The Marie Curie School for Medicine, Nursing, and Health Professions
Marie Curie High School has a curriculum designed for students pursuing careers in medicine and related health fields.
"When we have our open house and ask kids what medical profession they want to pursue, everyone says pediatrics, said Principal Rodney Fisher. Due to the exposure they get at Marie Curie, students go on to work in all kinds of specialty fields including geriatrics, sports medicine or hospital business. The school has a committed partnership for their students with Jewish Home Lifecare and many stay on as employees after graduation.
The school opened in September 2004 on the fifth floor of a building shared with The New School for Leadership and Journalism . In keeping with the school's theme, all students wear surgical scrub shirts to class, and all staff members wear white lab coats. The scrubs are color coded by grade level: green for 9th, blue for 10th, maroon for 11th and black for 12th. (If students forget their scrubs they are charged a $2 rental fee.)
The population is 80 percent female with an average of two boys per class. To fuel and support the boys, a group called Brotherhood provides mentorship and special activities. Groups called flocks work similarly to advisories, where teachers touch base weekly and cover topics ranging from a students school work to her personal life. After school, students can choose between boys basketball and coed soccer.
The majority of students arrive at Marie Curie with average to below-average academic skills. In order to get them up to speed and ready for the heavy math and science needs of the medical field, the school offers a full four years of math (algebra 2, trigonometry, geometry and pre-calculus) and science (Living Environment, earth science, chemistry, physics and forensics). Students can choose between Spanish and Mandarin as well as AP English, AP biology and AP U.S. history.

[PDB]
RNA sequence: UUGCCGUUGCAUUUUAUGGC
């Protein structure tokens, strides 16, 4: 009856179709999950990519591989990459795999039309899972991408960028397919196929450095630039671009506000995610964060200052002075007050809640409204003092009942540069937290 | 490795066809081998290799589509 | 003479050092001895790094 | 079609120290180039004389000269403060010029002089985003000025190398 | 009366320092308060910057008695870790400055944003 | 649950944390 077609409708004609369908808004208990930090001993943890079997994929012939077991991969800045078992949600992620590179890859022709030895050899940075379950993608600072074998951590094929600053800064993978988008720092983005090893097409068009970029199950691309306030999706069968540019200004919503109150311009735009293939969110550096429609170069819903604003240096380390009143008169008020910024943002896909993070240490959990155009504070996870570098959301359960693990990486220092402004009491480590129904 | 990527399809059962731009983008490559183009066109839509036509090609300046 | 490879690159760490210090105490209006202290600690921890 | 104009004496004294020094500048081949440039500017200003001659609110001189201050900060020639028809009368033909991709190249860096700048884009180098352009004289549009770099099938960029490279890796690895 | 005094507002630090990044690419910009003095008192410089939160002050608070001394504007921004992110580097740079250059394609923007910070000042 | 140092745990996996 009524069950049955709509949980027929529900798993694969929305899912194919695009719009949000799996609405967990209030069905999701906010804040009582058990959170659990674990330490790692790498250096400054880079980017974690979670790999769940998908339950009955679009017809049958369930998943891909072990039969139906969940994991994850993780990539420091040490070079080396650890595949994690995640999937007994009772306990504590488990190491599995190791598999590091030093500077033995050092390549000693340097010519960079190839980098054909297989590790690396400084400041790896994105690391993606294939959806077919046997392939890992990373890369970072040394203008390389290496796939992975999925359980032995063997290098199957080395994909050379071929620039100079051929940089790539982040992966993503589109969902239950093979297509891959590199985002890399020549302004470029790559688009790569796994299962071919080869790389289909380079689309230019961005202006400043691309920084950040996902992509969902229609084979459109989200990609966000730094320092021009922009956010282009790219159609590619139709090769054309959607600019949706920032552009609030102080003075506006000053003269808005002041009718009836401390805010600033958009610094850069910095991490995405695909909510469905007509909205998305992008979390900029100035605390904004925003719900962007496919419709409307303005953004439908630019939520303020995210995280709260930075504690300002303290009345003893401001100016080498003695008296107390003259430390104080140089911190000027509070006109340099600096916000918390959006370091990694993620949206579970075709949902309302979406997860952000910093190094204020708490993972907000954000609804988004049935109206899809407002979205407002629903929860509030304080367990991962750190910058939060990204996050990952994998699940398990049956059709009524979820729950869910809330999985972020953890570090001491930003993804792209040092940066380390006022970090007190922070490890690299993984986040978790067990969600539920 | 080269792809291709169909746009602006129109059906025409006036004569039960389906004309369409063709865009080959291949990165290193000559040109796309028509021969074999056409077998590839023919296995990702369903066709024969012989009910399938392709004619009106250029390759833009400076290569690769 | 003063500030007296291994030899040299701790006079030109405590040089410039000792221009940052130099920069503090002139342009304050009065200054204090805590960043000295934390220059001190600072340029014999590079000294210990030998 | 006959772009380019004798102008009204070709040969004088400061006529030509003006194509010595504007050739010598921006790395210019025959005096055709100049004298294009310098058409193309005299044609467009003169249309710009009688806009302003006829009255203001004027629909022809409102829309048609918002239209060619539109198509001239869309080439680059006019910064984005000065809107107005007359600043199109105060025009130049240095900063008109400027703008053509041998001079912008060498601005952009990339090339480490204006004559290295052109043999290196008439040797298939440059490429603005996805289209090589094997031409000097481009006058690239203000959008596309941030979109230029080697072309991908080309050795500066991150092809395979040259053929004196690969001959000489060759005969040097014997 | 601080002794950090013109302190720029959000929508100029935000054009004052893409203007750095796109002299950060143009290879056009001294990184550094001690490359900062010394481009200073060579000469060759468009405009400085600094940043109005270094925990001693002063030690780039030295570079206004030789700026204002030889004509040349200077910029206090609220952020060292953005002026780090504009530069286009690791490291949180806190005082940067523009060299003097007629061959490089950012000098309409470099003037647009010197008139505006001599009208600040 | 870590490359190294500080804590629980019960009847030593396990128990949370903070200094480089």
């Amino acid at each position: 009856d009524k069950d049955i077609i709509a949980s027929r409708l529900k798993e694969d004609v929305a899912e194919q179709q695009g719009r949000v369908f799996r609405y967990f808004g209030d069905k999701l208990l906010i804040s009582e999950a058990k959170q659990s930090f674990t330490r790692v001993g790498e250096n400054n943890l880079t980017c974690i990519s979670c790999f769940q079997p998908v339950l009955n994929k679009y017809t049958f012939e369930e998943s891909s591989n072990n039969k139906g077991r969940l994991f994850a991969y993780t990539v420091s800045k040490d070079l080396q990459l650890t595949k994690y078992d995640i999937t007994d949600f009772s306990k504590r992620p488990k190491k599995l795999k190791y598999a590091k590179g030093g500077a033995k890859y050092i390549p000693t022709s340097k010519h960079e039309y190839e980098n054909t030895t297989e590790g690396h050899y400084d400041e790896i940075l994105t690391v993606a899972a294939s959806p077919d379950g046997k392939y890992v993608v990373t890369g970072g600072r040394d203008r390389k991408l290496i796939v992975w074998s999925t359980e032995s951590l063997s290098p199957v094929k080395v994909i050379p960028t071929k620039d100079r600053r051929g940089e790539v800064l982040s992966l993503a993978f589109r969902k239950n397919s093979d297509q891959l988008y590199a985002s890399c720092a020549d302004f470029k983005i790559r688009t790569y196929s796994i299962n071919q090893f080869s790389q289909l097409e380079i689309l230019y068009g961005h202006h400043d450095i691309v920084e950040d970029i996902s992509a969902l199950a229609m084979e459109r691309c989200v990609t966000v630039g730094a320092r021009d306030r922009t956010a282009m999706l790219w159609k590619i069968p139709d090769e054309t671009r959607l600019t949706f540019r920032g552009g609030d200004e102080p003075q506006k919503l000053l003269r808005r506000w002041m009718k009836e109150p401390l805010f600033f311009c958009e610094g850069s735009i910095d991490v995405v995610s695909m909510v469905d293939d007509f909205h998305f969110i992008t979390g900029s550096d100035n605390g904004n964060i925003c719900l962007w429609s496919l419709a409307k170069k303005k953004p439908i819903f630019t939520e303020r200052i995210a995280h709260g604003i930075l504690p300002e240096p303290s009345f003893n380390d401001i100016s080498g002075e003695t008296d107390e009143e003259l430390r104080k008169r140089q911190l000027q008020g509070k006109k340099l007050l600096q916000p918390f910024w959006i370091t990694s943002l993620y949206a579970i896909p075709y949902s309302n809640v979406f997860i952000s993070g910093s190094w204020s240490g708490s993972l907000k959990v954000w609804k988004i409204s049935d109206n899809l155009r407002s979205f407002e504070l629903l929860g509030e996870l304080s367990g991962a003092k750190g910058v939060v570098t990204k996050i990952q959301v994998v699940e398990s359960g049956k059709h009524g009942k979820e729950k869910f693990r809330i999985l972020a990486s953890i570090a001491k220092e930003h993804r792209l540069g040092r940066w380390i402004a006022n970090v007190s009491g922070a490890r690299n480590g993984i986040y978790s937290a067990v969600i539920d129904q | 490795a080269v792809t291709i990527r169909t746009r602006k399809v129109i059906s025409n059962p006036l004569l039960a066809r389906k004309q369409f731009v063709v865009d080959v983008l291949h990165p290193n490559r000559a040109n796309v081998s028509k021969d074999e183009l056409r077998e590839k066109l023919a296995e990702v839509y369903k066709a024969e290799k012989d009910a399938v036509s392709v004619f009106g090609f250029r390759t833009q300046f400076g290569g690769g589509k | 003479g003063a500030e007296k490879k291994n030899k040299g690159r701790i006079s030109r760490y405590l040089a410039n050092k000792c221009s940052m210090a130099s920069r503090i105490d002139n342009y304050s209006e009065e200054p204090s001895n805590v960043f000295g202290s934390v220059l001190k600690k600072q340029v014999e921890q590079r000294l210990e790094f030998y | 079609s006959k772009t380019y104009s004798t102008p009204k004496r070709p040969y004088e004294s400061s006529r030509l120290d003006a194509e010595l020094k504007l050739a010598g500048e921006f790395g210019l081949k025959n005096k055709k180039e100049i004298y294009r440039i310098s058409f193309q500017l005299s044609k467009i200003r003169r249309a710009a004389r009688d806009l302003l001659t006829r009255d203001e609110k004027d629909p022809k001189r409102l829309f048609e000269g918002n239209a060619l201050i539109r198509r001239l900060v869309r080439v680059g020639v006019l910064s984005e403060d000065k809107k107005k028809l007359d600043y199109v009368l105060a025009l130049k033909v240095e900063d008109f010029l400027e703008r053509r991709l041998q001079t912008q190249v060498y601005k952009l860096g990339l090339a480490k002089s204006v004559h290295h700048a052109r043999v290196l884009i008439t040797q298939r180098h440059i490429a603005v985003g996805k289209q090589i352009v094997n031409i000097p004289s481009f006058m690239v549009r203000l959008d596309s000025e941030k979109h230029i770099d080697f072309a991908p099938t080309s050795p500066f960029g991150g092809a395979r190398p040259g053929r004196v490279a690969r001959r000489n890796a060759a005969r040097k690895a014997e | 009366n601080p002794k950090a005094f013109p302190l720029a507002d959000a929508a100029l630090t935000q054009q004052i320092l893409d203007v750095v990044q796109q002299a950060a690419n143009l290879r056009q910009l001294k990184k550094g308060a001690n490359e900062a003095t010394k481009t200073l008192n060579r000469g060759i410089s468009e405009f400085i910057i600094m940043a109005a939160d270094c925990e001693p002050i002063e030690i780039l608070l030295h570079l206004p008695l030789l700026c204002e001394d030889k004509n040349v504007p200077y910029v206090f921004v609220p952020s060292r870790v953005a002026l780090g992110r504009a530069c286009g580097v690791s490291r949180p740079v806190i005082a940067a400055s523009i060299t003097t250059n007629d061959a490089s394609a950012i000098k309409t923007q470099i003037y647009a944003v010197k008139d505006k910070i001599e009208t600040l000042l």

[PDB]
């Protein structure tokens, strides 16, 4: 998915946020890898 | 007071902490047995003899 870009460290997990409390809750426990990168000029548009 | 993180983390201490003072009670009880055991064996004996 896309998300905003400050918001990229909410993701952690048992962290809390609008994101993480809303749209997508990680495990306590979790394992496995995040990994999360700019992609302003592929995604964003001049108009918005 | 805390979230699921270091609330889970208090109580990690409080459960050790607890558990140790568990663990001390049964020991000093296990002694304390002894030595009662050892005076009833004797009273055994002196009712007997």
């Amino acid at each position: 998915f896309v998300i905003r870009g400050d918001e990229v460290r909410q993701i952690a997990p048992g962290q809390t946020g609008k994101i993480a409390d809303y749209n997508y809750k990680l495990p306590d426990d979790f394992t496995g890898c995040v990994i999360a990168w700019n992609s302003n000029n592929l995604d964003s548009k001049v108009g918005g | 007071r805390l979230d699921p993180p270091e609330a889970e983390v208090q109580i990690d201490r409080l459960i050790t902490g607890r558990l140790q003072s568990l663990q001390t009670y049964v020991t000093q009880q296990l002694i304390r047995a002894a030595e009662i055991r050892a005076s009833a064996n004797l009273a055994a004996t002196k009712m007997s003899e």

During our visit to Marie Curie, we observed some superior teaching but most teachers struggled with classroom management. Teachers in both the earth science and AP bio classes had full command of their classrooms and presented extremely engaging lessons. Their teaching methods were impressive because they challenged their students to find answers. Go back to your notes if you need help, said Mr. G patiently as he pushed the class for answers. Mr. Bugel encouraged students to use their iPads Do the research, you can find it, he said as he went around the room and assisted without leading. However, in most classes teachers drowned under the load of student chatter and only a few kids were engaged. One teacher of a social studies class stood out by having the ability to incorporate progressive learning strategies and still maintain an orderly class. The discussion between students was based on the subject matter and not idle banter.
Marie Curie faces some practical problems as it prepares students for employment. The school does helps its students earn certification to become emergency medical technicians, pharmaceutical assistants and nursing assistants as early as 10th or 11th grade; but, students have to renew the certification once they turn 18. The process is longer, the test is harder and many do not retake the exam.
In partnership with Lehman College of Nursing, the school enables students to get hands-on experience through internships at hospitals and other healthcare organizations, but Marie Curie (and the DOE in general) does not support the higher math and science courses that satisfy nursing school prerequisites. Most four-year colleges will not consider students into the nursing program without these courses, including Lehman.
College: The school has a college center with two full-time counselors staffed by their collaboration with Mosholu Montefiore Community Center. Students start the college conversation in 9th grade with the focus on graduation. In 10th grade internships begin, while in 11th grade the focus turns to SAT prep, workshops and college visits. Over forty percent of students are opting for two-year colleges (CUNY) despite acceptances to four-year universities that offer smaller scholarships and more loans.
Special education:The school offers ICT team-teaching classes and SETSS.
Admissions: Limited unscreened. Preference to students who attend an open house. (Jacquie Wayans, January 2013)
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Programs and Admissions
Advanced Placement (AP) courses
AP Biology, AP English Language and Composition, AP U.S. History
Boys PSAL teams
Girls PSAL teams
Flag Football, Softball
Coed PSAL teams
Bronx NY 10463
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Bronx, NY 10463
Bronx, NY 10463